pccp20_26443.pdf 1.36 MB
Fujita, Takatoshi Institute for Molecular Science
Alam, Md. Khorshed Department of Physics, University of Barisal
Predicting electronically excited states across electron-donor/electron acceptor interfaces is essential for understanding the charge photogeneration process in organic solar cells. However, organic solar cells are large and disordered systems, and their excited states cannot be easily accessed by conventional quantum chemistry approaches. Moreover, a large number of excited states must be obtained to fully understand the charge separation mechanism. Recently, we have developed a novel fragment-based excited state method which can efficiently calculate a large number of states in molecular aggregates. In this article, we demonstrate the large-scale excited-state calculations by investigating interfacial charge transfer (ICT) states across the electron-donor/electron acceptor interfaces. As the model systems, we considered the face-on and edge-on configurations of pentacene/C60 bilayer heterojunction structures. These model structures contain approximately 1.8 × 105 atoms, and their local interface regions containing 2000 atoms were treated quantum mechanically, embedded in the electrostatic potentials from the remaining parts. Therefore, the charge delocalization effect, structural disorder, and the resulting heterogeneous electrostatic and polarizable environments were taken into account in the excited-state calculations. The computed energies of the low-lying ICT states are in reasonable agreement with experimental estimates. By comparing the edge-on and face-on configurations of the pentacene/C60 interfaces, we discuss the influence of interfacial morphologies on the energetics and charge delocalization of ICT states. In addition, we present the detailed characterization of excited states and highlight the importance of hybridization effects between pentacene excited states and ICT states. The large-scale ab initio calculations for the interface systems enabled the exploration of the ICT states, leading to first-principles investigation of the charge separation mechanism in organic solar cells.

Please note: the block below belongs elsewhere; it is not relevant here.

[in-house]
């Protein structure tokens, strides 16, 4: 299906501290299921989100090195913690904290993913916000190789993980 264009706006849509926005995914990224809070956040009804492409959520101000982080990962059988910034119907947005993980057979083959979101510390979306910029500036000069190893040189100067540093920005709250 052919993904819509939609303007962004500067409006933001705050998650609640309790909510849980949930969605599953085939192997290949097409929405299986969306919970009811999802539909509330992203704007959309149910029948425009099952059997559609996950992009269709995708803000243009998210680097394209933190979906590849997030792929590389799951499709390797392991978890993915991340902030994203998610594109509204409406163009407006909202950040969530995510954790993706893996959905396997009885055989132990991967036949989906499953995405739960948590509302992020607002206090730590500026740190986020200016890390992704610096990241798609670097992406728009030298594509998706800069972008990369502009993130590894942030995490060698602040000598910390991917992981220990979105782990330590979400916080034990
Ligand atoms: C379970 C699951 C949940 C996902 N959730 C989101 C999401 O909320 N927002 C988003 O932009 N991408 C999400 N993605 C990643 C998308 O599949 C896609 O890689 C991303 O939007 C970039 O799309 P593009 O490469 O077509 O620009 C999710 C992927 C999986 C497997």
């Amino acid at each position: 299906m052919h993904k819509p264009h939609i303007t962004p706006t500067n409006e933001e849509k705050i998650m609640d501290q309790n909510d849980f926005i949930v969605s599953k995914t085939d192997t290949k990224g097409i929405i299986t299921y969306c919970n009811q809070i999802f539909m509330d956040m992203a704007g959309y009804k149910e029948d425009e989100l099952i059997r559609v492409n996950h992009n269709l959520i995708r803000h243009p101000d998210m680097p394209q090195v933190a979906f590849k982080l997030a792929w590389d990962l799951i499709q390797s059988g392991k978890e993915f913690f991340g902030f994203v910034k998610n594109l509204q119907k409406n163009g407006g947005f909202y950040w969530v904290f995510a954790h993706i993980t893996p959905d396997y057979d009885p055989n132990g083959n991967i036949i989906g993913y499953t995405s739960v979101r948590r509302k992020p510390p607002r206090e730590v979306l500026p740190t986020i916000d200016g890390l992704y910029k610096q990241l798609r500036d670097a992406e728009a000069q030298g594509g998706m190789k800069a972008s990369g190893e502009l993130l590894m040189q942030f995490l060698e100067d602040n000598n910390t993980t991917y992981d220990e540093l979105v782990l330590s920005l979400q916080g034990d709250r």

Physical Chemistry Chemical Physics
© Royal Society of Chemistry 2018
Faculty of Engineering/Graduate School of Engineering